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Although it’s certainly not perfect – especially when compared with plasma TVs – the 52XD1E’s motion handling is good by LCD standards, too. The charging hordes on the battle plains of The Return of the King thus retain slightly more resolution and authenticity than on many LCD rivals, including the otherwise mighty Samsung 52M87BD.
At first glance it appears that the 52XD1E’s black levels are impressive by LCD standards too, as general mid-brightness scenes appear with plenty of dynamism, punch and scale. However, longer term viewing, especially of predominantly dark material such as the HD DVD of Superman Returns or Gears of War on the Xbox 360, does leave you feeling that really dark parts of the picture can look a touch over-stressed, lacking the sort of subtle shadow details that might help them integrate better into the picture as a whole. There’s no doubt whatsoever that placed side by side with Samsung’s 52M87, the Samsung’s black levels are much more deep, natural and impactful.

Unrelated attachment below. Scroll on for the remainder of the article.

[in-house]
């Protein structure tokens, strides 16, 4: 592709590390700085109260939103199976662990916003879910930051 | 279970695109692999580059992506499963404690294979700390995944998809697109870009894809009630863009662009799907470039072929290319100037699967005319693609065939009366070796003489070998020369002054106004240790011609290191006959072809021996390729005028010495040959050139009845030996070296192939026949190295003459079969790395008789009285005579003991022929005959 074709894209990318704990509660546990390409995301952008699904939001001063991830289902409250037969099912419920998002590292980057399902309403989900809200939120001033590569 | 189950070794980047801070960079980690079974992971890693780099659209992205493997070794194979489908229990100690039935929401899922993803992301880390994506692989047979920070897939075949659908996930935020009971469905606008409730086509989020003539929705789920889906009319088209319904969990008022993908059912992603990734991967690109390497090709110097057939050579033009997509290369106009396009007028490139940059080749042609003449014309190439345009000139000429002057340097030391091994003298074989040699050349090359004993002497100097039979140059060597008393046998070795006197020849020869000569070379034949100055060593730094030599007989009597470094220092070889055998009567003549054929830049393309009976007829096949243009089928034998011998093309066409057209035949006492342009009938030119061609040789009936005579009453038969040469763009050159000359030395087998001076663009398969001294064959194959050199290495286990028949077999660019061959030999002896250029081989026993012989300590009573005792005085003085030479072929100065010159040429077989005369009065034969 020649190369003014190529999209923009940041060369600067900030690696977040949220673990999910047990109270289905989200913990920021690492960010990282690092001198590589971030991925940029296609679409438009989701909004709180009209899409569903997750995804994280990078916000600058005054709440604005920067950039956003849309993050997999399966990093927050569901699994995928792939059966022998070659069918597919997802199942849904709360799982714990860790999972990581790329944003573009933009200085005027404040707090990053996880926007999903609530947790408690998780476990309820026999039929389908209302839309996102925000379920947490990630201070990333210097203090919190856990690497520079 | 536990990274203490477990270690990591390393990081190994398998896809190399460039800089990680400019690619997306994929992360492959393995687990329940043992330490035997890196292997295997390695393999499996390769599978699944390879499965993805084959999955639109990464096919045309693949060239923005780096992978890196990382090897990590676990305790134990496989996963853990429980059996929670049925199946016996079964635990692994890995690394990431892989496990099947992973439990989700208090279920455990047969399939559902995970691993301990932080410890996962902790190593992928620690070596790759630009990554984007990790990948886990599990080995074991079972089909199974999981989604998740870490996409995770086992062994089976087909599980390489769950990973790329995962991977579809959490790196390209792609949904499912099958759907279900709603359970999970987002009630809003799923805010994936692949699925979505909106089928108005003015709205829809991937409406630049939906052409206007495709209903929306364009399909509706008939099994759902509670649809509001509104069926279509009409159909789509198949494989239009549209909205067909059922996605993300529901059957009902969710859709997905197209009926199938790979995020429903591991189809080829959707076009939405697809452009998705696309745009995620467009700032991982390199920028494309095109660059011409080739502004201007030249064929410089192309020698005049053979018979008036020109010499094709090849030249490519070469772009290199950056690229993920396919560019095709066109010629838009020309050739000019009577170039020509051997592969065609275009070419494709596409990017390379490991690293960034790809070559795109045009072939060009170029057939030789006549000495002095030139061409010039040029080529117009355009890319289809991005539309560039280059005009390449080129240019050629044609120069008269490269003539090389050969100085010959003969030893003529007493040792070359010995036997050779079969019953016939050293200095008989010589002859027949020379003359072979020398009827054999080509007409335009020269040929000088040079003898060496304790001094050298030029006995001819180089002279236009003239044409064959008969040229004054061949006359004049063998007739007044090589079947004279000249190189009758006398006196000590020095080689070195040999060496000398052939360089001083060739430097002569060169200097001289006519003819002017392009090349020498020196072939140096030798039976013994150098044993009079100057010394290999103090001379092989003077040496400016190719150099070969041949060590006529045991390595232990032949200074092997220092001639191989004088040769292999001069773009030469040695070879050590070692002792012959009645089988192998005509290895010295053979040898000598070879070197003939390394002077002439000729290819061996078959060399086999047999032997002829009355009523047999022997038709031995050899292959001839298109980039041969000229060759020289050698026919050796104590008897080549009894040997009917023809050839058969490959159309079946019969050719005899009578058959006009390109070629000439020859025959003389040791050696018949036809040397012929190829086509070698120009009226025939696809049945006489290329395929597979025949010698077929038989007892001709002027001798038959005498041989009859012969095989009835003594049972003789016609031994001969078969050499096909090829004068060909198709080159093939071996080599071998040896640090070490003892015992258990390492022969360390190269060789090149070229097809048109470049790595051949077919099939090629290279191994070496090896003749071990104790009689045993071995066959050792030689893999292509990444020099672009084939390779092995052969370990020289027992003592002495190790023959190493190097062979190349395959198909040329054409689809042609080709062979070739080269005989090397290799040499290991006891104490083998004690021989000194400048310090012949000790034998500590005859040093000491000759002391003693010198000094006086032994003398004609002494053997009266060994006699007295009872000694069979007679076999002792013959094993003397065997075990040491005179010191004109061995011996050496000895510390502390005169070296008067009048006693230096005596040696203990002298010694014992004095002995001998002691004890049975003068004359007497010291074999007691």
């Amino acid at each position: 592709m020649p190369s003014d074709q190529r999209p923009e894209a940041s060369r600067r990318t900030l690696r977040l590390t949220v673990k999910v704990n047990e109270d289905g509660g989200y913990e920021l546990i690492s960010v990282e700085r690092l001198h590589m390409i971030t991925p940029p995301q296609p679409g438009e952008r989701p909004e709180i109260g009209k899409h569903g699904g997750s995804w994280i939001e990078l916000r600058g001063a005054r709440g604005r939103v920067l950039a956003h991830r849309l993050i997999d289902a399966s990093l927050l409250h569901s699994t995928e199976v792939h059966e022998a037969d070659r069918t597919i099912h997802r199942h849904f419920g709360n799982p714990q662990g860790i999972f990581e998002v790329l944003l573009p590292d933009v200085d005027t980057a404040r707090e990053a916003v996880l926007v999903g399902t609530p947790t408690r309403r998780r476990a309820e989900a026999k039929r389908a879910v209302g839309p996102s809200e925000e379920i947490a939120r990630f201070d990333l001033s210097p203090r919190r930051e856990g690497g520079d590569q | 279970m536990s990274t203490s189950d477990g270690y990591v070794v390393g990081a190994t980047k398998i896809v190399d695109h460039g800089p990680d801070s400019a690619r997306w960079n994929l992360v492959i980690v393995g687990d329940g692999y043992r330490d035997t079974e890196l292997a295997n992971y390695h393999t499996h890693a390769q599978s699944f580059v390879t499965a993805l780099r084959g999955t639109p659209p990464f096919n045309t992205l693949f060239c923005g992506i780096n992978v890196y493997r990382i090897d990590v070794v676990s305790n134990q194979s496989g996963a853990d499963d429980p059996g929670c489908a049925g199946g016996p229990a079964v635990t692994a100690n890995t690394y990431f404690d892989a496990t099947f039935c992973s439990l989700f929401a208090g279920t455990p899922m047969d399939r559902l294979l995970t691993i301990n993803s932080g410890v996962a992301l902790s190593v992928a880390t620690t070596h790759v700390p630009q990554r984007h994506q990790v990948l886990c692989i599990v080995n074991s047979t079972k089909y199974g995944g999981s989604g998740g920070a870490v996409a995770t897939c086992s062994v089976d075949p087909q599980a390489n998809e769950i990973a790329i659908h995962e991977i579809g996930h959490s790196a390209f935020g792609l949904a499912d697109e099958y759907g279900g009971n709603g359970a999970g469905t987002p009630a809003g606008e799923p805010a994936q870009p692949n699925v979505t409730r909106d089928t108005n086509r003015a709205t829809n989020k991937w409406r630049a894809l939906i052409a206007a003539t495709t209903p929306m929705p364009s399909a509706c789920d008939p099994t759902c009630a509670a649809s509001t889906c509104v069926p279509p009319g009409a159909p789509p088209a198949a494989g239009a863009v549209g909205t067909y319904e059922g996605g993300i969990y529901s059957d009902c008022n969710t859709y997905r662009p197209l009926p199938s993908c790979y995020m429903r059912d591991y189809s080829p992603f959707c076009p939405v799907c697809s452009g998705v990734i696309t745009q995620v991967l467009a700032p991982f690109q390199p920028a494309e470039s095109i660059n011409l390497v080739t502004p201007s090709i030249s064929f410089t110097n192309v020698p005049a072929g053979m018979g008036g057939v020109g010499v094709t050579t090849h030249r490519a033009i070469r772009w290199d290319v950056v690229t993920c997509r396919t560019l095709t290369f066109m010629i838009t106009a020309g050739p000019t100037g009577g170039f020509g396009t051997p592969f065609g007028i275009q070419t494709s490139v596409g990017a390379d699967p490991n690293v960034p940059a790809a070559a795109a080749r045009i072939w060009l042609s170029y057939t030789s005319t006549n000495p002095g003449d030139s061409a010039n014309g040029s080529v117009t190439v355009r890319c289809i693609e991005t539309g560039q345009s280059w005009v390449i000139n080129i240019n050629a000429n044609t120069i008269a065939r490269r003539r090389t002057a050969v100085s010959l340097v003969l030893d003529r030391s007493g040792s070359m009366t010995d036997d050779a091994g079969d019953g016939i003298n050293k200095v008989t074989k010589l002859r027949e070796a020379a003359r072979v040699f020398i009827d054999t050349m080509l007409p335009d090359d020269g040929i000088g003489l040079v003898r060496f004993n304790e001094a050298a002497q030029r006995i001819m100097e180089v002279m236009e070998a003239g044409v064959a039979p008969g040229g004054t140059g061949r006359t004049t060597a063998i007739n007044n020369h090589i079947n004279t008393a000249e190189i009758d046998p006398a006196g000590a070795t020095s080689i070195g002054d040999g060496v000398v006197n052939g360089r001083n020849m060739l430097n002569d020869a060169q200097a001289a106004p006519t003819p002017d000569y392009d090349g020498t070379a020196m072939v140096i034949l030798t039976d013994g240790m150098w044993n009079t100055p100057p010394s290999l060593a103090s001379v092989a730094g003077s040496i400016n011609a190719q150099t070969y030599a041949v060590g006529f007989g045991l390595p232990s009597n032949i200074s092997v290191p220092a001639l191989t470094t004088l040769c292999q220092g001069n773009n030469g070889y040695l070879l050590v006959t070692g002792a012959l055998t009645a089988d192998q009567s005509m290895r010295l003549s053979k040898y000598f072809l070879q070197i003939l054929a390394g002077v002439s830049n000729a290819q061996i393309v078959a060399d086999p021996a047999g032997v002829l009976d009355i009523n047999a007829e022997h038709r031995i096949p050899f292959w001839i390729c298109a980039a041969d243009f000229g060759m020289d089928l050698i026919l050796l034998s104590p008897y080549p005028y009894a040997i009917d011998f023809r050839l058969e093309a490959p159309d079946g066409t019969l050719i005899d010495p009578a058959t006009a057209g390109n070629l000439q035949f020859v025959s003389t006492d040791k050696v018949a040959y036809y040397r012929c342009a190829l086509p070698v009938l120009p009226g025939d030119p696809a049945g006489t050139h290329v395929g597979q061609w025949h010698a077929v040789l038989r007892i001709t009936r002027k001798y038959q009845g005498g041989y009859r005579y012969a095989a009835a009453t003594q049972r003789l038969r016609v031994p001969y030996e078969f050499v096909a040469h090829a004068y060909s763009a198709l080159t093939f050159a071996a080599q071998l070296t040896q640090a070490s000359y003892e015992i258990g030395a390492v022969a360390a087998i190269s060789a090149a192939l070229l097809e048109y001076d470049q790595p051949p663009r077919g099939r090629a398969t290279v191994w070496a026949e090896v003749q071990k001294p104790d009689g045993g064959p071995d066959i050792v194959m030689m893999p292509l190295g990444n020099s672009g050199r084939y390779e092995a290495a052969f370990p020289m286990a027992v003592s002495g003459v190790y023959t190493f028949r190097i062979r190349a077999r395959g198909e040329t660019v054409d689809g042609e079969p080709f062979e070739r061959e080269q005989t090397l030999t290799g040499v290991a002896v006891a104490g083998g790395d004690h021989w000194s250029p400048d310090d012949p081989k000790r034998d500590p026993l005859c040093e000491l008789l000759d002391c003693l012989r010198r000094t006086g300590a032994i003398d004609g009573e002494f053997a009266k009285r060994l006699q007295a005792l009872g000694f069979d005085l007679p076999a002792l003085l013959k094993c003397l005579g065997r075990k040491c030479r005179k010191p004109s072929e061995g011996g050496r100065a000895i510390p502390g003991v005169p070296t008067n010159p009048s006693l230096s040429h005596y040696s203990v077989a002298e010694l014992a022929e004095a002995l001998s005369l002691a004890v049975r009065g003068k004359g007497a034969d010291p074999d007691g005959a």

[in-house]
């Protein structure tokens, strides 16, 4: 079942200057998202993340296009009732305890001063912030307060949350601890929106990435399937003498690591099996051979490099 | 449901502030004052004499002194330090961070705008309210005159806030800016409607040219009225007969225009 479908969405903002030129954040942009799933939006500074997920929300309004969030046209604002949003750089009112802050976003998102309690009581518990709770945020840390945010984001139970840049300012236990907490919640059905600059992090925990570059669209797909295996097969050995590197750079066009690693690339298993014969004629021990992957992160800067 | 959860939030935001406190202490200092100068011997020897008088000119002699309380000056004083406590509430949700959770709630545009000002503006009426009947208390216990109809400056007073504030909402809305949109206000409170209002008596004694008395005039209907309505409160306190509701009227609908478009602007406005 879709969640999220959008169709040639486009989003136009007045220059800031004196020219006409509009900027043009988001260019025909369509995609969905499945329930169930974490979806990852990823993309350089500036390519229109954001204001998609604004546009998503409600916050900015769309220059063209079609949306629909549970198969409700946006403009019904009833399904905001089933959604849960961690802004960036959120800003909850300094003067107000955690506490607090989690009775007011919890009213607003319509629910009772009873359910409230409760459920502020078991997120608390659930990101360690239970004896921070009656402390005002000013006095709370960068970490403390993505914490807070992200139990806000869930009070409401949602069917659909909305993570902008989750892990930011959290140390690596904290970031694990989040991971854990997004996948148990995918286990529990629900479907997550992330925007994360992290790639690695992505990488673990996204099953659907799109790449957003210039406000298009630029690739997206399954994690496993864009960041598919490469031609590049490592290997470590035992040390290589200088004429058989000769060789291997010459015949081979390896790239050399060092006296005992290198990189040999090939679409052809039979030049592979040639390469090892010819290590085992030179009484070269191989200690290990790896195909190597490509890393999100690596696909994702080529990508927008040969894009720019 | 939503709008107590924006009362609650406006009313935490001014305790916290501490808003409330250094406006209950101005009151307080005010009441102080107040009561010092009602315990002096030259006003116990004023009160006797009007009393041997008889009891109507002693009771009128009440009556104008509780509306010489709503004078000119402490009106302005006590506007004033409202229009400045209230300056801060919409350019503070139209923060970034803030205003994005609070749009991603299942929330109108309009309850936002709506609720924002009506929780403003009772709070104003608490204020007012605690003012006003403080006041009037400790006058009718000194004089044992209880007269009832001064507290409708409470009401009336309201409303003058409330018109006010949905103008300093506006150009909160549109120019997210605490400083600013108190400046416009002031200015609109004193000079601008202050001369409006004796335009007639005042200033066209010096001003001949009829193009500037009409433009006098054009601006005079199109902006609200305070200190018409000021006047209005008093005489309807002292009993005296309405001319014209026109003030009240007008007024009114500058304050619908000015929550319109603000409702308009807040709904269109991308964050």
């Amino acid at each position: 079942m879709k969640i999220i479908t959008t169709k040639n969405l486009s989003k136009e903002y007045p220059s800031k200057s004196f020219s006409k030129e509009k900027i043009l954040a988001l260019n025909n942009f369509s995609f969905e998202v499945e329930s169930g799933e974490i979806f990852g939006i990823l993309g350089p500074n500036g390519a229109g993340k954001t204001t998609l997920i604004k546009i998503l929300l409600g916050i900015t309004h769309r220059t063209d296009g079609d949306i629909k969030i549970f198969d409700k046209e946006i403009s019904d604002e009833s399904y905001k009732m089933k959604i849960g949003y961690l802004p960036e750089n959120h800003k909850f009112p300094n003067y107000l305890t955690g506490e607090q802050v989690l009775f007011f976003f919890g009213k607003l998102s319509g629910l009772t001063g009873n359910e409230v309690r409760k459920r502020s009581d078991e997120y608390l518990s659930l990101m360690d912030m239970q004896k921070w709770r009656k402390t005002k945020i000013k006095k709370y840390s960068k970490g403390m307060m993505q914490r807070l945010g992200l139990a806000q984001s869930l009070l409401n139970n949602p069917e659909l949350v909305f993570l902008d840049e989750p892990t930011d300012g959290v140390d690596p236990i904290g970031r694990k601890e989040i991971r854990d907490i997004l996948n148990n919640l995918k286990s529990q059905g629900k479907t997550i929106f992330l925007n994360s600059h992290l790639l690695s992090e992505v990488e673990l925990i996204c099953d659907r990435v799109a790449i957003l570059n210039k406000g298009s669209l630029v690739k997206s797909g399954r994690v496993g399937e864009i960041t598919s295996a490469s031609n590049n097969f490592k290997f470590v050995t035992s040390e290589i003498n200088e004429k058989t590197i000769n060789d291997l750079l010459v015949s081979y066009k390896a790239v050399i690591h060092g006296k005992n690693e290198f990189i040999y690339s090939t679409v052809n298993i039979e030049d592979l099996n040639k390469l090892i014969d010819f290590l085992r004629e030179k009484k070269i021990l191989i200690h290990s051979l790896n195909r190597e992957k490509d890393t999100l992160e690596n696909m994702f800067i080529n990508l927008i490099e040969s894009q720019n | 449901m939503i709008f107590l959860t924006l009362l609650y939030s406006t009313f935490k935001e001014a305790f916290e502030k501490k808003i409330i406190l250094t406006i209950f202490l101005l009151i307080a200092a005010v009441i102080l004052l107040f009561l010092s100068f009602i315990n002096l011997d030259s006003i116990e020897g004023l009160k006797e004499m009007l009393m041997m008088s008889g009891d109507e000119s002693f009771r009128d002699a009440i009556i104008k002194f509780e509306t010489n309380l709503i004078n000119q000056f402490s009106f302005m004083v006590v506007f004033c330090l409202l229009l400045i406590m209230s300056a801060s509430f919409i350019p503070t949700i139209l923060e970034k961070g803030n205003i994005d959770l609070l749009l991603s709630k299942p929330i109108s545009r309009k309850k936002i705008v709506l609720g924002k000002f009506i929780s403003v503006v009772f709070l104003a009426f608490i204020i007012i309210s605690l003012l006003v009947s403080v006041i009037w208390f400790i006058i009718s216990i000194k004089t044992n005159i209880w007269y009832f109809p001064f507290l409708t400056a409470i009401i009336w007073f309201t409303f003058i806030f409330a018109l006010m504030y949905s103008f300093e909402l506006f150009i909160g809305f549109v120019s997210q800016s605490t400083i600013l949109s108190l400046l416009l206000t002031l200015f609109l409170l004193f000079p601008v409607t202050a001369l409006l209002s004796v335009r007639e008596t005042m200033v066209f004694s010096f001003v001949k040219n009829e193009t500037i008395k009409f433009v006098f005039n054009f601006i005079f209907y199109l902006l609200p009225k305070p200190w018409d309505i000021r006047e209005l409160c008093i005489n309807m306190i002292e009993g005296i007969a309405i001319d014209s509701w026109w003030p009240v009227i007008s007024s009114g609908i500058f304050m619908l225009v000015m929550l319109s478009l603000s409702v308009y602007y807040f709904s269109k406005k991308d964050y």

As a knock on effect of its slight black level ‘strain’, the Sharp sometimes struggles with colour tones during dark scenes, for instance making people’s skin look either rather pale or over-pink – as well as a bit textureless.
One final issue with the 52XD1E is that, in keeping with quite a few full HD LCD TVs, it doesn’t look particularly great with standard definition sources, tending to exaggerate any noise that might be inherent to them, and definitely suffering with noticeably more motion handling problems.
Although the 52XD1E’s speakers are ‘hidden’ in the TV’s design and thus don’t promise a great deal in terms of power and throw distance, they actually turn out to be OK. Sure, a bit more bass wouldn’t have gone amiss, but there’s enough sheer volume and mid-range openness to deliver a soundstage that just about does justice to the screen’s huge dimensions.
The 52XD1E is certainly a good TV, especially for the money, and will doubtless satisfy anyone who decides to buy one, at least while viewing HD sources. Yet we have to say that if it were our money, the extra picture quality and enhanced feature count of Samsung’s 52M87BD would probably lean us in the Korean brand’s direction instead.
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